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Rector Wolfgang Schütz conferred the honorary doctorate on the 89-year-old inventor of the “Pill”.

(Vienna 12th December 2012) Wolfgang Schütz, Rector of the Medical University of Vienna, today conferred the honorary doctorate on the 89-year-old inventor of the “Pill”, Carl Djerassi.

Carl Djerassi is one of the most influential figures in the history of 20th century medicine. Born in Vienna in 1923, he emigrated to the USA in 1938. As a chemist, he first described a new way of synthesising cortisone and at the age of 28 he drafted the synthesis of norethisterone. This was to be a discovery that changed the world, since it paved the way for a completely new form of contraception. Djerassi is therefore regarded as the inventor of the “Pill”.

In their speeches, MedUni Vienna Rector Wolfgang Schutz, Senate Chairman Arnold Pollak and laudator Carl Aigner, Director of the State Museum of Lower Austria, all praised Djerassi, whose 89th birthday was that same day, not only as an outstanding scientist, but also as a key, multi-talented figure of the 20th century, as a major sponsor and collector of art and as a successful author.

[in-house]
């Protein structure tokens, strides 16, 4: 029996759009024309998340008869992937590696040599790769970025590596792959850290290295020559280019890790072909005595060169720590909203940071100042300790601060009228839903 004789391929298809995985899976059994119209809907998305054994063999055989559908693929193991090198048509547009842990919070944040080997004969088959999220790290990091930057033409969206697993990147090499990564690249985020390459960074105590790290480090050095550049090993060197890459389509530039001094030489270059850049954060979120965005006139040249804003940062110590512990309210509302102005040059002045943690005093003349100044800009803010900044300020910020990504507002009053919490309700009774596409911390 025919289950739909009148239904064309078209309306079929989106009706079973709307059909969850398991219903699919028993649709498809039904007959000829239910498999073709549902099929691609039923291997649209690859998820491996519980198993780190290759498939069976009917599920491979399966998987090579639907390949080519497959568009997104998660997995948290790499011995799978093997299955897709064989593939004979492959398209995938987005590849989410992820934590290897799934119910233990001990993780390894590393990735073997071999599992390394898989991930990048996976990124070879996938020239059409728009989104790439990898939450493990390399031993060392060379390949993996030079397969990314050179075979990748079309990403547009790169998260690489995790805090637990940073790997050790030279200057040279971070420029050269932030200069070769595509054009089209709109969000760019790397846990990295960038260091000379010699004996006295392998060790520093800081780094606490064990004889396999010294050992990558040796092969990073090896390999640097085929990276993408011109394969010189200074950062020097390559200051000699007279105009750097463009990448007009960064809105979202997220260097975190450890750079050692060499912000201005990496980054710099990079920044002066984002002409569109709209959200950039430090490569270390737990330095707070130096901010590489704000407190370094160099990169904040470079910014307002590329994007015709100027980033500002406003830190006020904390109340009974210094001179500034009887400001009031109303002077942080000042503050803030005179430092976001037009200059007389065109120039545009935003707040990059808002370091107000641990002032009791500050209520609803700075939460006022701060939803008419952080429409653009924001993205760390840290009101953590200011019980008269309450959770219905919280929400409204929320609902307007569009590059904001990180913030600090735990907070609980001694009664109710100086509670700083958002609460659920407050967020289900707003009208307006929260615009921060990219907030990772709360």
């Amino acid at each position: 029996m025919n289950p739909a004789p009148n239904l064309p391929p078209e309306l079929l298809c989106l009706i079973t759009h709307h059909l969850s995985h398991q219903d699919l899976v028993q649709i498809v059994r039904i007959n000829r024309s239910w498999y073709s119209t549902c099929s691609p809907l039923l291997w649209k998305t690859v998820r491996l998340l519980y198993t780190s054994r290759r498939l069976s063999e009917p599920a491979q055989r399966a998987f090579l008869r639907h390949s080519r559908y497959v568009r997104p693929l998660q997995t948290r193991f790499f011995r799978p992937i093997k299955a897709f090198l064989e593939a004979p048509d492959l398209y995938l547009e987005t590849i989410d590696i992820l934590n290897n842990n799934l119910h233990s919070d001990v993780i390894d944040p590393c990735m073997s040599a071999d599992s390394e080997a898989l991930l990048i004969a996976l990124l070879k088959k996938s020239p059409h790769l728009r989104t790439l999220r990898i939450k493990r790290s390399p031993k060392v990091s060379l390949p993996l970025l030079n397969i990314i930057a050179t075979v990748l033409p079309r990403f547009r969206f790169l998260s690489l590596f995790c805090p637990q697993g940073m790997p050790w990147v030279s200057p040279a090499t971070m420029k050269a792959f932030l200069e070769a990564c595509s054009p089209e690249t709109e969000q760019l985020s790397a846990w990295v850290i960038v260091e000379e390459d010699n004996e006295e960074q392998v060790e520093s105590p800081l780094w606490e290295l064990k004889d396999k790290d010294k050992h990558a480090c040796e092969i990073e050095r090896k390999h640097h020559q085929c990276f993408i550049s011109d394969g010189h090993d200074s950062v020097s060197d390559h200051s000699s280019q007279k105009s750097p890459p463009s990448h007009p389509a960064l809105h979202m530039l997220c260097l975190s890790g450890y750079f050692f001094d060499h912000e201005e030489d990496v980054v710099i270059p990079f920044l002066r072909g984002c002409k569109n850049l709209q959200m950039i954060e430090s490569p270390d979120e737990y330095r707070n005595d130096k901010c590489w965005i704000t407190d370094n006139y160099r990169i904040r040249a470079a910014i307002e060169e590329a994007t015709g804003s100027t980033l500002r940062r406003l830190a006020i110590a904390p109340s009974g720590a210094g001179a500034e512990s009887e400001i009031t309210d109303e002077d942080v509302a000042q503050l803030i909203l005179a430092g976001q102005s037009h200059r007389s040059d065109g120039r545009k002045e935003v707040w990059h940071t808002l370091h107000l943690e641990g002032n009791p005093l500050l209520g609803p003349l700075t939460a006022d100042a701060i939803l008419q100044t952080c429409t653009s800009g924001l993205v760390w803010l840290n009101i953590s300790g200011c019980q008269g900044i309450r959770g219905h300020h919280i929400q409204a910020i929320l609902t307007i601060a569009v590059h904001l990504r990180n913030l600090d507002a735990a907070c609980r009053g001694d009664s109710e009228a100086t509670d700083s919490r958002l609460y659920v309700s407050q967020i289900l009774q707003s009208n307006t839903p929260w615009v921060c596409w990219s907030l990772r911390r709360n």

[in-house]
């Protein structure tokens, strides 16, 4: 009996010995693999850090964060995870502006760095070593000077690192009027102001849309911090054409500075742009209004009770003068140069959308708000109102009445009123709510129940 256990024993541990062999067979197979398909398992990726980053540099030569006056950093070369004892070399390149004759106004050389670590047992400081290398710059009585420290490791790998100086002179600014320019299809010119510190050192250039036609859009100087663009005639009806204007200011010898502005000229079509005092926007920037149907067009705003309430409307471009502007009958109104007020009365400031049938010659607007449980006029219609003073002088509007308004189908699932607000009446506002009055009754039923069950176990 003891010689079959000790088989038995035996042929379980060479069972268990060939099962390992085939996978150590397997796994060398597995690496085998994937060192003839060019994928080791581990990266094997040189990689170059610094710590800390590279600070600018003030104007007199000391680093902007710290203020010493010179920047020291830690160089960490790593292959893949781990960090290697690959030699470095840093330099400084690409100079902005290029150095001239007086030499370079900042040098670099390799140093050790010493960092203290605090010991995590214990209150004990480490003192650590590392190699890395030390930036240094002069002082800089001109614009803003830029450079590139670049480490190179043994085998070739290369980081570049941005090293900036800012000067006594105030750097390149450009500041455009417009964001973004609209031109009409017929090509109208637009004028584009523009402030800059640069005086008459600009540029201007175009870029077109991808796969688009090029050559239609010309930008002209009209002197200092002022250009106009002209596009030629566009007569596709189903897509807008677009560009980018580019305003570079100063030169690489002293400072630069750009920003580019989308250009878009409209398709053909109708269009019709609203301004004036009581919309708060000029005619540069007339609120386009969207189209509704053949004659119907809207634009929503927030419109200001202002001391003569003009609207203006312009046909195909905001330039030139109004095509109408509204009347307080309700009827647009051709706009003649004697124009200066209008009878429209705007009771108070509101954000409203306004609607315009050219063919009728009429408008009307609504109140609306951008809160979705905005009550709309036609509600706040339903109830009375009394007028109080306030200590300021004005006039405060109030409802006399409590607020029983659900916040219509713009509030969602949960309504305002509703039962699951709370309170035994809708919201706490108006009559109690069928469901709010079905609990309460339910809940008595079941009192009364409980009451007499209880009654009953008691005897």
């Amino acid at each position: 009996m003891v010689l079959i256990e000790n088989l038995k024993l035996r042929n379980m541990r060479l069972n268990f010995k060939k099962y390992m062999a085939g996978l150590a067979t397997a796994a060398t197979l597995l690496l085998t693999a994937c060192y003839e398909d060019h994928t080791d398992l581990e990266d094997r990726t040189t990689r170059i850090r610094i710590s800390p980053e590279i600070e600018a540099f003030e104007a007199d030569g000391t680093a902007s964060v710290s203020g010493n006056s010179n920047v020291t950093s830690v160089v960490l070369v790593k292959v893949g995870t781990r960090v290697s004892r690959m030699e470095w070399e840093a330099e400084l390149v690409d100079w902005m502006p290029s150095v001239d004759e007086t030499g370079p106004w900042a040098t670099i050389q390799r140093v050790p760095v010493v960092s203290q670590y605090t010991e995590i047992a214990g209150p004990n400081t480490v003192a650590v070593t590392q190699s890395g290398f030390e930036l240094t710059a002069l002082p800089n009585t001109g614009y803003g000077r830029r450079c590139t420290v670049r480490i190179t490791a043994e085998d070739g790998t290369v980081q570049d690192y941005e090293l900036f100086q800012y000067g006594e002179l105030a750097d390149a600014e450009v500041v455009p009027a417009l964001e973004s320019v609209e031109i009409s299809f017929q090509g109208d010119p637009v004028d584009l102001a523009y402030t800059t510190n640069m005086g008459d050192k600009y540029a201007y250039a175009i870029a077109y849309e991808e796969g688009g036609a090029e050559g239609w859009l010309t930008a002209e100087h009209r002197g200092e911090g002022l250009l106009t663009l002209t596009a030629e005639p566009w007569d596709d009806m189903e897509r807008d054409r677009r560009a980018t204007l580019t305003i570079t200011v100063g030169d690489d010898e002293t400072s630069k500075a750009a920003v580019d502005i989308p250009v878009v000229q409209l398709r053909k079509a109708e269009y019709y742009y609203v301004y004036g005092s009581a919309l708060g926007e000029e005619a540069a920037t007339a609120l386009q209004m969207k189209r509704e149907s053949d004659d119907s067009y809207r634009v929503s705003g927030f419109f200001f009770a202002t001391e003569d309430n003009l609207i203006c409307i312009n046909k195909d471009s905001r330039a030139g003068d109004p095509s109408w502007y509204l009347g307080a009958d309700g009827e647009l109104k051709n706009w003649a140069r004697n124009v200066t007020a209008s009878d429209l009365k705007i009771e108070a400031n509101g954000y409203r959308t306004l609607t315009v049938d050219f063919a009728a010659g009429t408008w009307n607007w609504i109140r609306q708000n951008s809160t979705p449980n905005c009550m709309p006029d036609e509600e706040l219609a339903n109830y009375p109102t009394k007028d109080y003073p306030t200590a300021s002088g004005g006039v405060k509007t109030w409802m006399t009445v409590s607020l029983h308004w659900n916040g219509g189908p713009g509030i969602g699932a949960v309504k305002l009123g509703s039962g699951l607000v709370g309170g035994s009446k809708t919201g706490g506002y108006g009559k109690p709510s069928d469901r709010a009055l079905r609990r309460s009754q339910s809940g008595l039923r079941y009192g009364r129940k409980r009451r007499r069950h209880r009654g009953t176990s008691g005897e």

Says Wolfgang Schütz: “With this honour of Carl Djerassi, the Medical University of Vienna is expressing its thanks for the collaboration with its doctors, scientists and the expertise from which they have benefited.”

Says Arnold Pollak: “Beyond all of these merits and achievements by Carl Djerassi, the Medical University's conferring of this honour sends out a major message: namely that, in Carl Djerassi, it is honouring one of the people that represent the often-cited ‘expulsion of reason’ from this country’s schools and universities. One of the people who had to flee the country, to flee the persecution and annihilation of the National Socialists, and who achieved great things in the emigration – and one of the people to whom this country has often long been too slow in offering its hand.”

Carl Aigner described Carl Djerassi in his speech as being “one of the renaissance people born from the culture of modern Vienna, whose life was and is shaped by art and science.” As the Director of the then new Krems Art Gallery, Aigner contacted Djerassi in 1999 to borrow works for a Paul Klee exhibition. In the meantime, the cosmopolitan Djerassi has gained Austrian citizenship, once again made Vienna his home and entrusted a large proportion of his Klee collection – the biggest in the world – to the Albertina in Vienna.